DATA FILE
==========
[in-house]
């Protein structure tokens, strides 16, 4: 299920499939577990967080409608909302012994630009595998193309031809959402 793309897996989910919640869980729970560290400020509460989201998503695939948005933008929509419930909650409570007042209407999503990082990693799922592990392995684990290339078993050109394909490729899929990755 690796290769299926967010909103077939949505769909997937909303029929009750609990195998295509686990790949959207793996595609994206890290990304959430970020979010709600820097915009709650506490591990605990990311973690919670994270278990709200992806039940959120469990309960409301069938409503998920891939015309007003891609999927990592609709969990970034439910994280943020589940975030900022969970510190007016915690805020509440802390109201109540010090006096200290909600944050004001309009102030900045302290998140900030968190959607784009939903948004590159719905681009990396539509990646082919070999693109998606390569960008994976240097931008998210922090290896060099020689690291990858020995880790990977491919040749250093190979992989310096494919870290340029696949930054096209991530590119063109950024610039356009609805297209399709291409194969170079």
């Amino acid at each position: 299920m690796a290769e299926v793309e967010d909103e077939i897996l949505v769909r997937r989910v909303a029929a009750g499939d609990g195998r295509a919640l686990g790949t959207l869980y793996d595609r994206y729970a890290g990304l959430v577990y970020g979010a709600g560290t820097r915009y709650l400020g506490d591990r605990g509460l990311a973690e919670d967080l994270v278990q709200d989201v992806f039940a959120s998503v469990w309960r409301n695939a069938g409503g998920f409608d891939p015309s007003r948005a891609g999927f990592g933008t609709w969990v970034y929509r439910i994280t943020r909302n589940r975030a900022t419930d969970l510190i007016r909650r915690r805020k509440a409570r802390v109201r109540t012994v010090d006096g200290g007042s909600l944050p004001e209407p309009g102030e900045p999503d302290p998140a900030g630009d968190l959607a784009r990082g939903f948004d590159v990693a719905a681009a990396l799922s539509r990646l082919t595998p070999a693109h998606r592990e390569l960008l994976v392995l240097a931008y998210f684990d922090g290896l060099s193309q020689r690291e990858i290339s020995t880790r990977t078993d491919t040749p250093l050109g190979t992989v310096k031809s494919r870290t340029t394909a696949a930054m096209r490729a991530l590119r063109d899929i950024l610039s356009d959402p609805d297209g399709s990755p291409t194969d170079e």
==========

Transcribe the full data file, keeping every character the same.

[in-house]
């Protein structure tokens, strides 16, 4: 299920499939577990967080409608909302012994630009595998193309031809959402 793309897996989910919640869980729970560290400020509460989201998503695939948005933008929509419930909650409570007042209407999503990082990693799922592990392995684990290339078993050109394909490729899929990755 690796290769299926967010909103077939949505769909997937909303029929009750609990195998295509686990790949959207793996595609994206890290990304959430970020979010709600820097915009709650506490591990605990990311973690919670994270278990709200992806039940959120469990309960409301069938409503998920891939015309007003891609999927990592609709969990970034439910994280943020589940975030900022969970510190007016915690805020509440802390109201109540010090006096200290909600944050004001309009102030900045302290998140900030968190959607784009939903948004590159719905681009990396539509990646082919070999693109998606390569960008994976240097931008998210922090290896060099020689690291990858020995880790990977491919040749250093190979992989310096494919870290340029696949930054096209991530590119063109950024610039356009609805297209399709291409194969170079």
């Amino acid at each position: 299920m690796a290769e299926v793309e967010d909103e077939i897996l949505v769909r997937r989910v909303a029929a009750g499939d609990g195998r295509a919640l686990g790949t959207l869980y793996d595609r994206y729970a890290g990304l959430v577990y970020g979010a709600g560290t820097r915009y709650l400020g506490d591990r605990g509460l990311a973690e919670d967080l994270v278990q709200d989201v992806f039940a959120s998503v469990w309960r409301n695939a069938g409503g998920f409608d891939p015309s007003r948005a891609g999927f990592g933008t609709w969990v970034y929509r439910i994280t943020r909302n589940r975030a900022t419930d969970l510190i007016r909650r915690r805020k509440a409570r802390v109201r109540t012994v010090d006096g200290g007042s909600l944050p004001e209407p309009g102030e900045p999503d302290p998140a900030g630009d968190l959607a784009r990082g939903f948004d590159v990693a719905a681009a990396l799922s539509r990646l082919t595998p070999a693109h998606r592990e390569l960008l994976v392995l240097a931008y998210f684990d922090g290896l060099s193309q020689r690291e990858i290339s020995t880790r990977t078993d491919t040749p250093l050109g190979t992989v310096k031809s494919r870290t340029t394909a696949a930054m096209r490729a991530l590119r063109d899929i950024l610039s356009d959402p609805d297209g399709s990755p291409t194969d170079e």